Gov. Greg Abbott has stated he “wants next year’s pre-kindergarten class to graduate from high school in the top-ranked school system in the nation.” This is a great goal, like many of his other goals, but how do we achieve this? Currently, Texas ranks 39th in the nation in education and receives an overall grade of C-, according to Education Week’s State Report. For the SAT, which many of us have taken, Texas ranks 47th in the nation and would likely rank dead last if all (instead of the 62 percent currently) Texas high school students were required to take the SAT.
The problem is real. Texas students are struggling to keep up with the rest of the nation. The United States is having similar problems on a global scale, with our country falling behind other developed nations in recent decades. As a result, state education chiefs and governors in 48 states came together to develop the Common Core, a set of clear college- and career-ready standards for kindergarten through 12th grade in the English language, arts, literacy and mathematics. It was a bipartisan effort in creating, adopting and implementing standards, which are designed to ensure that students graduating from high school are prepared to take credit-bearing introductory courses in two- or four-year college programs or to enter the workforce.
Forty-three states have adopted Common Core, and the results have been successful. The top nine states in education, according to Education Week, have all adopted Common Core. In addition, the top 11 states with regard to SAT scores have adopted Common Core (No. 5 Minnesota only adopted the English Language Arts standards).
Opponents of Common Core cannot argue against the facts of the program; thus, they have fallen back on catchphrases and rhetoric, such as, “We do not need a one-size-fits-all solution,” or by comparing it to the controversial Affordable Care Act (Obamacare). Opposition to Common Core comes from the far right of the Republican Party, which I personally believe opposes Common Core because of President Barack Obama’s support of it. On the other hand, the majority of Republican governors support Common Core because they participated in its creation and have seen the positive results from its implementation.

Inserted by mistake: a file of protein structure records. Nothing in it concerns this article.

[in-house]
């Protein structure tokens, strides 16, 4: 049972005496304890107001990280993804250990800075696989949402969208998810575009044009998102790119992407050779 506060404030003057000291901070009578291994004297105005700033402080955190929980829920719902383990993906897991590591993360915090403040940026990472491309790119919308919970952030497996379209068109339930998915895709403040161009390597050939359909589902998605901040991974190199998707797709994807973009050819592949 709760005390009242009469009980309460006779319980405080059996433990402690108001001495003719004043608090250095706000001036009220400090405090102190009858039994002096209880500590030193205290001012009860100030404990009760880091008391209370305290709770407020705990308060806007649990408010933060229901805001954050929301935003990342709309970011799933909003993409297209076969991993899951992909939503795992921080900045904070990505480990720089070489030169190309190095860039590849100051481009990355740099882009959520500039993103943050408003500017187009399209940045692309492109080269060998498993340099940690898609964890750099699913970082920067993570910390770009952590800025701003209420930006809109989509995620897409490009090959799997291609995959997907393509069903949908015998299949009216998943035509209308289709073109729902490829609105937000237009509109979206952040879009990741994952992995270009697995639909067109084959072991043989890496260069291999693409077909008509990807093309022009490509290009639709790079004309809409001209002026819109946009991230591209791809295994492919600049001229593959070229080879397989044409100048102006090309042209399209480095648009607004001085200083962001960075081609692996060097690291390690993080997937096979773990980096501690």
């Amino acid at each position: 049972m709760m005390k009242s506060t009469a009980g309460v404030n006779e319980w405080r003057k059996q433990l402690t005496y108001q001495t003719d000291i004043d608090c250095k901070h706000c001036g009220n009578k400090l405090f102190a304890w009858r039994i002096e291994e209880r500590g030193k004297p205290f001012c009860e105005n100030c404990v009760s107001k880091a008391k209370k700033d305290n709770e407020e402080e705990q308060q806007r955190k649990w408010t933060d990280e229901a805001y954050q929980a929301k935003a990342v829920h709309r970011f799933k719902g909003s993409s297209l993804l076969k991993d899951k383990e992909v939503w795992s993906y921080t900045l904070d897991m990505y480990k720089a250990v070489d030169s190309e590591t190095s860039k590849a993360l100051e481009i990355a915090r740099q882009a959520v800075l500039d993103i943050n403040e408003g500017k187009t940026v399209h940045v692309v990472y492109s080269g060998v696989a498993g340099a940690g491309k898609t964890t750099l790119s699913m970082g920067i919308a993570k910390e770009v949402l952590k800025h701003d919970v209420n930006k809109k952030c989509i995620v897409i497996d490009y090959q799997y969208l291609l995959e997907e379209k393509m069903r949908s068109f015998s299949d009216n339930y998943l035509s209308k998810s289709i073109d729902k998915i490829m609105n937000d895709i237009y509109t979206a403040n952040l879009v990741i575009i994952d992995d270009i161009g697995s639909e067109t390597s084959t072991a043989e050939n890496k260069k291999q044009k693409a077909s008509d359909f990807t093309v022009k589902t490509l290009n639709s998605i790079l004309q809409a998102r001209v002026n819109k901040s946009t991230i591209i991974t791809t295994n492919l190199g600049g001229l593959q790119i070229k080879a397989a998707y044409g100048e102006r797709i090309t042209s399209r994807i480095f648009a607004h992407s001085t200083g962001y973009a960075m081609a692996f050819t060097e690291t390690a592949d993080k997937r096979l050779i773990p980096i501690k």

Studies have shown that Common Core standards are a lot better than 85 to 90 percent of the states standards that they replace. We need more rigorous standards to better prepare this country’s students for higher education and for the workforce, which is why organizations such as the U.S. Chamber of Commerce as well as the Bill and Melinda Gates Foundation have supported Common Core.
Additionally, Texas simply cannot become the best state for primary education with the low standards that we have now.
I understand that politically, it is perilous for Republicans, especially in a state like Texas, to support Common Core. I believe Abbott, who opposes Common Core, does so because he is worried about a primary challenge from the right in 2018. Specifically, he is worried about Lt. Gov. Dan Patrick. However, there is a way around this. What Texas needs to do is adopt standards superior to Common Core. Don’t let Common Core be the ceiling, but simply the floor for educational standards. For example, Minnesota is the highest-ranked state, which has not adopted Common Core completely. Part of the reason is that Minnesota has developed standards that are, in fact, superior to Common Core in math!
It is without a doubt that Texas needs better education standards. We are ranked toward the bottom in almost every metric, yet — due to our low academic standards — we have the second-highest high school graduation rate in the nation. This indicates that we are graduating too many high school seniors who are not ready for higher education or the workforce. I agree with Abbott that Texas should be number one in education, but to achieve that, we need to adopt Common Core or standards superior to it.
Hung is a first-year law student from Brownsville.